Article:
Peach trees in blossom at Thich Nhat Hahn’s Deer Park Monastery, Escondido, CA. @Lane Igoudin
It is a traditional practice on High Holidays to forgive others for the wrong they’ve done to you, and to ask for forgiveness in return.
It’s easy to do when you are close, like my Dad and I. We talk on the phone several times a week: What’s new? How’s your health? Did you hear about…? Do you want me to send you..? He forwards to me daily, relentlessly, emails, IMs, Facebook posts, WhatsApp posts, on just about any subject he thinks I might be interested in. We don’t always agree politically, but we love each other, and are always there for support.
It’s much harder to forgive someone who hurt you. Memories of abuse, wounds open up. You don’t want to go into those places. And now you’re supposed to remember them and let go – just because a calendar date for forgiveness is approaching?
I’ve lost, for instance, relationships with some people who couldn’t accept me for who I am, who couldn’t embrace my husband, our marriage, and our kids.
Do I forgive them?
And here I am guided by two teachings. One of them is a meditation practice offered by Thich Nhat Hahn, a Vietnamese Buddhist master. I found this talk during one of my retreats at Hahn’s monastery in Escondido, California, in the mid-2010s, and it stayed with me. I’ve copied an excerpt below, with slight edits for grammar and style.
If you have a family album [with] a picture of your father as a five-year-old, that’s a good object of meditation. Look at him, breathe in and out, and see the child that is still alive in him and in your own self. As a five-year-old boy, he could get hurt very easily by your grandpa or your grandma [or] by other people. So if sometimes he’s rough, he’s difficult, sometimes he behave[s] very rude to you, that’s because of that, because he had been hurt as a child. And if you understand that, you [will not be] angry at him anymore. And suddenly your anger will melt, and you will have compassion, and feel much better. Breathing in, I see my father as a five-year-old child. Breathing out, I smile to that five-year-old boy who was my father.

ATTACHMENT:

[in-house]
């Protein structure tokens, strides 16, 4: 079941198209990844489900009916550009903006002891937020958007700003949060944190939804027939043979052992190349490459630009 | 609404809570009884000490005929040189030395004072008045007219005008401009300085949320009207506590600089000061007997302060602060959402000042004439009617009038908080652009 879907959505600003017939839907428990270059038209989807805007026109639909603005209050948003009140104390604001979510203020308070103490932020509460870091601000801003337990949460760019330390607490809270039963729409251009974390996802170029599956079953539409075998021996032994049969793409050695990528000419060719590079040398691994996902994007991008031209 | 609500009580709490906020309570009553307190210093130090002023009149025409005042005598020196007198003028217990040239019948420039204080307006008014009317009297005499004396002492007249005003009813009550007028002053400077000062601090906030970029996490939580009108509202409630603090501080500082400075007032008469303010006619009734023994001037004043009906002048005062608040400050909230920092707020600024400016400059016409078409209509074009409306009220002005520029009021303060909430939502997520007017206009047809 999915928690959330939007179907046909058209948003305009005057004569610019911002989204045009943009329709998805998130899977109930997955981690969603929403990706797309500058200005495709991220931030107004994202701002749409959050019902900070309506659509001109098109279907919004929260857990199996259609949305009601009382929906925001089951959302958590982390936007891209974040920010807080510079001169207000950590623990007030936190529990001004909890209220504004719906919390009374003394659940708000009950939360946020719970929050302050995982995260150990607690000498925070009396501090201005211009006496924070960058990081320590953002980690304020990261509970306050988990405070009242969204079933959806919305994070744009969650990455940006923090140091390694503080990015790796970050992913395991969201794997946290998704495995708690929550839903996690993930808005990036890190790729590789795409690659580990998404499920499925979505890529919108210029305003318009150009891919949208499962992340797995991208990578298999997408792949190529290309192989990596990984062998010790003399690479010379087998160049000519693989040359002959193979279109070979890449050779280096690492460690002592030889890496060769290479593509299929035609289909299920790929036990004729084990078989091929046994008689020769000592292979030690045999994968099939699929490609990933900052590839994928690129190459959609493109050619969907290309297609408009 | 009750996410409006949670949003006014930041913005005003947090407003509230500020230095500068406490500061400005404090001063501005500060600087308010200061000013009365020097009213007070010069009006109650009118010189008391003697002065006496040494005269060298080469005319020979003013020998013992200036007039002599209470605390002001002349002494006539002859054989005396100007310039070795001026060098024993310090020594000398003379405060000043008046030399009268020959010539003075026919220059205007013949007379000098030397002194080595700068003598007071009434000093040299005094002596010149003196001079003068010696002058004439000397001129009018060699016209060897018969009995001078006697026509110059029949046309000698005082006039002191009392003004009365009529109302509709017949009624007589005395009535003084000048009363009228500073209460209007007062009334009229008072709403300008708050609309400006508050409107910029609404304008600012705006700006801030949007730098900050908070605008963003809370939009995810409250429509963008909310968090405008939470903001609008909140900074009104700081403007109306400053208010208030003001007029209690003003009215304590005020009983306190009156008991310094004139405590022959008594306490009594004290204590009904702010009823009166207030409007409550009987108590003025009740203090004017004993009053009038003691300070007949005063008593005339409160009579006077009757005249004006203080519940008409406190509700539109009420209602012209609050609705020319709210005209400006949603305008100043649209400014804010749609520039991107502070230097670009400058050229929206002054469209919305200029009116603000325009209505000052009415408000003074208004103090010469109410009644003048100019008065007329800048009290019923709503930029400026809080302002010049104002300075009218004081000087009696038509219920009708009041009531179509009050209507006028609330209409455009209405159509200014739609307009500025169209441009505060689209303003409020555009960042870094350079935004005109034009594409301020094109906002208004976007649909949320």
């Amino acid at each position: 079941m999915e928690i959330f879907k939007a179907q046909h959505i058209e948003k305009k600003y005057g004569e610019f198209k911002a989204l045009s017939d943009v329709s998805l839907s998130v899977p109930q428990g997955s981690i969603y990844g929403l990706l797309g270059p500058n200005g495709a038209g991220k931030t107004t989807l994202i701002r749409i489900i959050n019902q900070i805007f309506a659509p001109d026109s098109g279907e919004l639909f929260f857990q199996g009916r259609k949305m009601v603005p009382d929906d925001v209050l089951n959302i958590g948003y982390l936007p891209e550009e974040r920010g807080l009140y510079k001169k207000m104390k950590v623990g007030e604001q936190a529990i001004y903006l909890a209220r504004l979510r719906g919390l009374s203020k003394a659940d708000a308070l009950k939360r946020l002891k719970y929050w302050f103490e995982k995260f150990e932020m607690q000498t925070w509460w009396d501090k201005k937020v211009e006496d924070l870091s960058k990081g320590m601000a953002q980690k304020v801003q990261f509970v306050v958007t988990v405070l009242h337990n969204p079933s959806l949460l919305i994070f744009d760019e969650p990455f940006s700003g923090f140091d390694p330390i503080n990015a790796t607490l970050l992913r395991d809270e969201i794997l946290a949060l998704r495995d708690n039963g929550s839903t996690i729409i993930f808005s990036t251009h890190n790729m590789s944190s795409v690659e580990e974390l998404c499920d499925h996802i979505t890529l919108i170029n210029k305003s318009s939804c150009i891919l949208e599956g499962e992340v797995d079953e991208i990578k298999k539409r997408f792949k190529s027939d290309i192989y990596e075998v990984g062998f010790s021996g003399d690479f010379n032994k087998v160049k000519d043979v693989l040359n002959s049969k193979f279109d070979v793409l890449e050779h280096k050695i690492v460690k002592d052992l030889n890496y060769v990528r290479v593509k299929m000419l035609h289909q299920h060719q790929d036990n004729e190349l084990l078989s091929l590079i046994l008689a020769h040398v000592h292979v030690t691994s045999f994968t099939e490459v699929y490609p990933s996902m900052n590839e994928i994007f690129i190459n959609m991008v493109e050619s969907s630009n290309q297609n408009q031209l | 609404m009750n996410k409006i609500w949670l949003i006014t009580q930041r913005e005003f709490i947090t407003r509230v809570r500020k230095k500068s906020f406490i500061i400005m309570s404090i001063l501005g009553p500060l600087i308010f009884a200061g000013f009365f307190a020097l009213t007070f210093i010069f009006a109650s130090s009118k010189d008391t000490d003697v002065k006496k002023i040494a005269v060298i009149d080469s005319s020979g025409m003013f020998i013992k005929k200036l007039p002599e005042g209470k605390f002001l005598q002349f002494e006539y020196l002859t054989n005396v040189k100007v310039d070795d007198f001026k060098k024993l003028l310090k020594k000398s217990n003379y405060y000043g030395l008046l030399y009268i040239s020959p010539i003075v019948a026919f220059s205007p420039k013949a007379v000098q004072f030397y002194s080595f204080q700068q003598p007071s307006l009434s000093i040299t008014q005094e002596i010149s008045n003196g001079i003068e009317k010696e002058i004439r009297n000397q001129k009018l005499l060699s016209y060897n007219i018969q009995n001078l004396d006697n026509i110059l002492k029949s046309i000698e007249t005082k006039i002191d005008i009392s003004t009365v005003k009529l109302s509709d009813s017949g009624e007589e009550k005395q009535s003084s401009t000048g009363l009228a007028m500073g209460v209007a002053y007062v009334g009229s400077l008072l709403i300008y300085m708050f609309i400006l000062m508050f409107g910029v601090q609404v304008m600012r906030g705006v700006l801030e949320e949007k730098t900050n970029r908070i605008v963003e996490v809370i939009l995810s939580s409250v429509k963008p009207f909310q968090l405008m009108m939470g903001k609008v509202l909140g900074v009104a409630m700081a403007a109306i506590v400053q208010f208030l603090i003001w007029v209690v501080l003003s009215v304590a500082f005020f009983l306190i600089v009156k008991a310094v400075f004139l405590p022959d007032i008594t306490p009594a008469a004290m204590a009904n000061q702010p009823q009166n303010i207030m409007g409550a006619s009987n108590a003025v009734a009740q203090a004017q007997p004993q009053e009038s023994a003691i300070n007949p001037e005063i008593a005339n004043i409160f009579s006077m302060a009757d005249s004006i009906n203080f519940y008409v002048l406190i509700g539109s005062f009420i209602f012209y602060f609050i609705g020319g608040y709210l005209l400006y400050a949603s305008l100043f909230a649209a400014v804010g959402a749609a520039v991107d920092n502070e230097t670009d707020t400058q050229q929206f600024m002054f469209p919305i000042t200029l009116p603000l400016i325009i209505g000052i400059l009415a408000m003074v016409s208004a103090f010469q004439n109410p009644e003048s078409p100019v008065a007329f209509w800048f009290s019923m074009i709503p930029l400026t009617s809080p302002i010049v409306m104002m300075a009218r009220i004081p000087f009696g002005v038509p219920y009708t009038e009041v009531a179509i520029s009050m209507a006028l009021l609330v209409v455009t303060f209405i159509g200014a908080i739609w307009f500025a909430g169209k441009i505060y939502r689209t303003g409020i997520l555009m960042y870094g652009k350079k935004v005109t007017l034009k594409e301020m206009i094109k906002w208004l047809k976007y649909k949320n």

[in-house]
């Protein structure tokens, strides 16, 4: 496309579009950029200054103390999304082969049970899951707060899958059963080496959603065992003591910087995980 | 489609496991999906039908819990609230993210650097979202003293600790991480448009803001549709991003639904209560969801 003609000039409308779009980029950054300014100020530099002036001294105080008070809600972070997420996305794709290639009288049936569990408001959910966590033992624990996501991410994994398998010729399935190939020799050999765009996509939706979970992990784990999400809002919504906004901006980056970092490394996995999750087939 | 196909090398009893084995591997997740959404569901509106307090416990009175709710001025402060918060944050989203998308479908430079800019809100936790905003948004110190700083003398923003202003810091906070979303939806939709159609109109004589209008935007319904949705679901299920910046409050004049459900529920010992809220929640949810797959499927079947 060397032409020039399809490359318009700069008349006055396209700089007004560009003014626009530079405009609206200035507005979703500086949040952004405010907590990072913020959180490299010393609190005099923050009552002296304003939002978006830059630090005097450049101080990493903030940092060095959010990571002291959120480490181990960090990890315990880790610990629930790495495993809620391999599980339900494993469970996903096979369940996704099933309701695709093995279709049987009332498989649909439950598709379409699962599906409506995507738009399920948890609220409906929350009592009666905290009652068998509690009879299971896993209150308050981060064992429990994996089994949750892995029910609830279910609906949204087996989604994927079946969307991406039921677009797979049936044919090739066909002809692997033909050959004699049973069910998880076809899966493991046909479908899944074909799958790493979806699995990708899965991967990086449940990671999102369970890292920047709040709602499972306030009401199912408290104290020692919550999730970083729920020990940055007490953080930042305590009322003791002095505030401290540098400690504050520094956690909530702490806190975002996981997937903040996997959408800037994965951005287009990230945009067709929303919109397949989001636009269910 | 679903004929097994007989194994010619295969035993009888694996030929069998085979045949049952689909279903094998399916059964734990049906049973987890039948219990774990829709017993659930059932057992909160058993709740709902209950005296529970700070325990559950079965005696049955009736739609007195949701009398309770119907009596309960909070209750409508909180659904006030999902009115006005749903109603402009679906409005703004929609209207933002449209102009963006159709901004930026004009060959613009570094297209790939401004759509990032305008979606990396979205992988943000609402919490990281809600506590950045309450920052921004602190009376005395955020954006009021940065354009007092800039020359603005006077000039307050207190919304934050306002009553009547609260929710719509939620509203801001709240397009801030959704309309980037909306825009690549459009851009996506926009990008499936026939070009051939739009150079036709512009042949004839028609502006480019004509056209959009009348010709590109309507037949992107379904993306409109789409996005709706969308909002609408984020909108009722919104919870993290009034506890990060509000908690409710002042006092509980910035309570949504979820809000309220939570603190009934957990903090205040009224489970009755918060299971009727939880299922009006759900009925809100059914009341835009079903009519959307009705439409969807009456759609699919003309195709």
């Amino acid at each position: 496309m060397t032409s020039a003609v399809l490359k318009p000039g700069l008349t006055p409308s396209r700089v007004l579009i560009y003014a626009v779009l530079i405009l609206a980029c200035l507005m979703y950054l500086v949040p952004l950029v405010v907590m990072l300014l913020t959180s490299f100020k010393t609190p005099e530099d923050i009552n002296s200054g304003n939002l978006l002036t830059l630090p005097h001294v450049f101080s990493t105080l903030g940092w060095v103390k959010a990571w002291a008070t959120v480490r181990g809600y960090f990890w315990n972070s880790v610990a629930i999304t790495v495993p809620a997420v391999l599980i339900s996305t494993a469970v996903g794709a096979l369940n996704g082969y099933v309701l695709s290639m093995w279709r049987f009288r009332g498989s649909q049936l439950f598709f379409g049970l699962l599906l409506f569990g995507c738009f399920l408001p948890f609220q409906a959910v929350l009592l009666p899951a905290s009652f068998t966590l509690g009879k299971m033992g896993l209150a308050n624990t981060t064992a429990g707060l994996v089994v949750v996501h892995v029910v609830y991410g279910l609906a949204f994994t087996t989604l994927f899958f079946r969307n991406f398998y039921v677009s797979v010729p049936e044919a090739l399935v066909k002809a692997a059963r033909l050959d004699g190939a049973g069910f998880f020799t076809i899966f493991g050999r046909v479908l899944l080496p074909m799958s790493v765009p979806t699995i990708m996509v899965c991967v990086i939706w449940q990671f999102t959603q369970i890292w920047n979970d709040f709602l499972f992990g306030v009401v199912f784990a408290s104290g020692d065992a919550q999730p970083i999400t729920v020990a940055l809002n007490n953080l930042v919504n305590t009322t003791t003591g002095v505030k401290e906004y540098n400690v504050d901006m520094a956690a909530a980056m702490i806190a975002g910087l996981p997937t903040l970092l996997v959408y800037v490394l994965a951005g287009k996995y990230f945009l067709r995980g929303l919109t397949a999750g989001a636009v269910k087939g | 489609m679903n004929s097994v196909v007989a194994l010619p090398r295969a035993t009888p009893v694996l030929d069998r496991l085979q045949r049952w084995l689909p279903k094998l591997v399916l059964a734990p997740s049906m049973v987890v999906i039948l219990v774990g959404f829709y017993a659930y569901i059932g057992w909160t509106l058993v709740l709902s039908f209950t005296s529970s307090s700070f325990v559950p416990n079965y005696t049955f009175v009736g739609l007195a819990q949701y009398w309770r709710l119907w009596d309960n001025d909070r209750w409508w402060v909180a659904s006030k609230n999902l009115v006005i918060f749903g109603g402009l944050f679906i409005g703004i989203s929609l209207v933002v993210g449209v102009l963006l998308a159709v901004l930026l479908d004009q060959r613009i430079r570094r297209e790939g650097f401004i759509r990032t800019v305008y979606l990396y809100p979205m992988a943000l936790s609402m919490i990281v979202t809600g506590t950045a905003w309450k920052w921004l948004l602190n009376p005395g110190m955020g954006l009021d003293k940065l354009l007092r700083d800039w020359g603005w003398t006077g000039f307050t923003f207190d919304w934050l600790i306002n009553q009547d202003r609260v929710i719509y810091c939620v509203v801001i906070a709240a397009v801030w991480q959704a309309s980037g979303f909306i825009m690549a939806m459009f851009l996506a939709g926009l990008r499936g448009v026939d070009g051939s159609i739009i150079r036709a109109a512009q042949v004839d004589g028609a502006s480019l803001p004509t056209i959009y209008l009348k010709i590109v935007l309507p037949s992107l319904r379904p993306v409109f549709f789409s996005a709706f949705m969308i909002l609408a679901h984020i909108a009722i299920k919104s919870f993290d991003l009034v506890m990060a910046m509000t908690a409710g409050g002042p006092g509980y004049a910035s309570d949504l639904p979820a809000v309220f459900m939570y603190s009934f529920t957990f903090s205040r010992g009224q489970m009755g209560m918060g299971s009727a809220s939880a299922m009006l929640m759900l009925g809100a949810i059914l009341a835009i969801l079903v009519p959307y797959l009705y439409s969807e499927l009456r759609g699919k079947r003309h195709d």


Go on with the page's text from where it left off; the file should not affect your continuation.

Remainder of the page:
Breathing in, I see my mother as a five-year-old girl. Breathing out, I smile to [her]. When my mother was five years old, she was also vulnerable, fragile, and she may [have gotten] wounded very easily, and had [no] teacher or a friend to help her to heal. That’s why the wound, the pain, continues in her. That is why sometimes she doesn’t behave very kindly to you, and you understand why because she hadn’t been able to heal the pain in her. And if you can see your mother as a five-year-old girl – vulnerable, fragile – you understand, and you can forgive her very easily with compassion. Th[at] five-year-old girl is always alive in her, and in you. Breathing in, I see my mother as a five-year-old girl. Breathing out, I smile to [her].[i]
I also find the strength to forgive in Psalm 27, which we read daily during the month of Elul. It reminds me that no matter what happens in my life, G-d will not abandon me.
עֶזְרָתִ֥י הָיִ֑יתָ אַֽל־תִּטְּשֵׁ֥נִי וְאַל־תַּֽ֝עַזְבֵ֗נִי אֱלֹהֵ֥י יִשְׁעִֽי כִּי־אָבִ֣י וְאִמִּ֣י עֲזָב֑וּנִי וַֽיהוָ֣ה יַֽאַסְפֵֽנִי
“You are my help.
Abandon me not, nor forsake me,
O God of my rescue.
Though my father and mother forsook me,
the Lord would gather me in.”[ii]
Thus, gaining understanding of the hurtful person’s suffering, extending compassion to him or her, while finding refuge in my faith, I learn that I can forgive.
[i] Hanh, Thich Nhat. (2003). “Mindfulness of Anger: Embracing the Child Within.” On Being. Public talk given at The Green Lake Conference Center in Wisconsin. Transcript posted 01/22/2015. Accessed 9/9/2020.
[ii] Psalm 27. (2019). The Hebrew Bible, V. 3 The Writings, p. 79. Translated by Robert Alter. New York: W. W. Norton & Co. 2019.
(This is an edited version of a talk I gave as part of “Stories of Forgiveness: A Collaborative Selichot Program,” organized by four Southern California temples on Sept. 12, 2020.)
#forgiveness #highholidays #selichot #thichnhathanh #psalm27